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Stony Brook Comes To The Aid Of Individuals With Intellectual and Developmental Disabilities During COVID-19 With New Strategy

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STONY BROOK, NY, MAY 20, 2020— Those with disabilities may not always be able to advocate for themselves in a medical setting. In New York State, these patients have a case fatality rate 2.2 times higher than the overall COVID-19 rate. During the Coronavirus pandemic, this problem has been compounded as visitors have been restricted and often cannot advocate for their loved one.

Michelle Ballan, PhD, Professor and Associate Dean of Research in the Stony Brook University School of Social Welfare and Professor of Family, Population and Preventive Medicine, created a “COVID Disability Form,” which she says was intended to “reduce healthcare barriers and to help individuals with intellectual and developmental disabilities (IDD) communicate their needs, whether the patient is verbal or non-verbal.”

As the initiative picked up steam, Ballan was able to collaborate with Dr. Andrew Wackett, Clinical Associate

Michelle ballan headshot copy
Michelle Ballan

Professor in the Department of Emergency Medicine in the Stony Brook University Renaissance School of Medicine (RSOM), who was among many to vet the form and ensure it would be able to be used by healthcare workers.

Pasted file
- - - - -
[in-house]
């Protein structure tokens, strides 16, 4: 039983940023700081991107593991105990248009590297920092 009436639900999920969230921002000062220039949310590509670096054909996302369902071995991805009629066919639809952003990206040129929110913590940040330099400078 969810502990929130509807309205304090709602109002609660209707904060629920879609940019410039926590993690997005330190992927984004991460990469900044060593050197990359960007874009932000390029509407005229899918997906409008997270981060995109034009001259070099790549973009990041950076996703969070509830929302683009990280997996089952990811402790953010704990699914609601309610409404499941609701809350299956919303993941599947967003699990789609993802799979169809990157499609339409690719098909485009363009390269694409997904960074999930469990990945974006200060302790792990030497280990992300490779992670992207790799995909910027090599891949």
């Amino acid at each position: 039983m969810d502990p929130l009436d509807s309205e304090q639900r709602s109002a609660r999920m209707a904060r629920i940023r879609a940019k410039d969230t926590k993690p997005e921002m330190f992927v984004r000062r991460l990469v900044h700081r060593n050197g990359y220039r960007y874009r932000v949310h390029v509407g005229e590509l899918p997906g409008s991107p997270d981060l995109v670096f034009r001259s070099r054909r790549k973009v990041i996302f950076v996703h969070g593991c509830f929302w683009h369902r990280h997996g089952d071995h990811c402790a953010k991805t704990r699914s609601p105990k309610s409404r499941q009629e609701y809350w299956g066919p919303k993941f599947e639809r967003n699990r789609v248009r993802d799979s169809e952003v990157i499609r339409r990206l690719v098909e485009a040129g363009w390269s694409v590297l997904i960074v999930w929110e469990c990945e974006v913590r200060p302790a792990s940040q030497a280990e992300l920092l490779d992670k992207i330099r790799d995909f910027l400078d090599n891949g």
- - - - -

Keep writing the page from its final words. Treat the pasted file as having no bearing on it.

“As an emergency medicine physician and educator, I realize the importance of providing compassionate, appropriate and effective care to a range of patients and especially including those who are unable to easily communicate for themselves, such as patients with intellectual and developmental disabilities,” said Dr. Wackett, who is also Associate Dean of Student Affairs, Director of the Clinical Simulation Center for RSOM. “This is a skill that can and must be learned by those training to become physicians and especially in such stressful times as during a pandemic.”

This form, which has now been translated into Spanish and amended for all 50 states, is designed to be completed by an adult with IDD, his/her family or representatives to help medical staff understand their condition. The form contains several different options in which patients or caregivers can explain how the patient is able to best communicate, as well as space to address triggers, responses to triggers and other valuable information a healthcare worker may need to know about a patient with disabilities. The form has been disseminated by New York Care Coordination Organizations and hundreds of disability agencies nationwide.

The idea has been so well received, that Ballan was awarded a grant by Pfizer to develop a training program for healthcare providers on how to best evaluate and care for persons with IDD presenting with COVID symptoms. Dr. Wackett will also be featured in one of the webinars about the initiative.

Ballan has also received a 2020 grant from the American Academy of Developmental Medicine and Dentistry to make Stony Brook one of only 18 universities with dedicated content in the medical school curriculum focused on individuals with IDD for physicians-in-training. She is hopeful that this program will help to eliminate diagnostic overshadowing and improve treatment rates.

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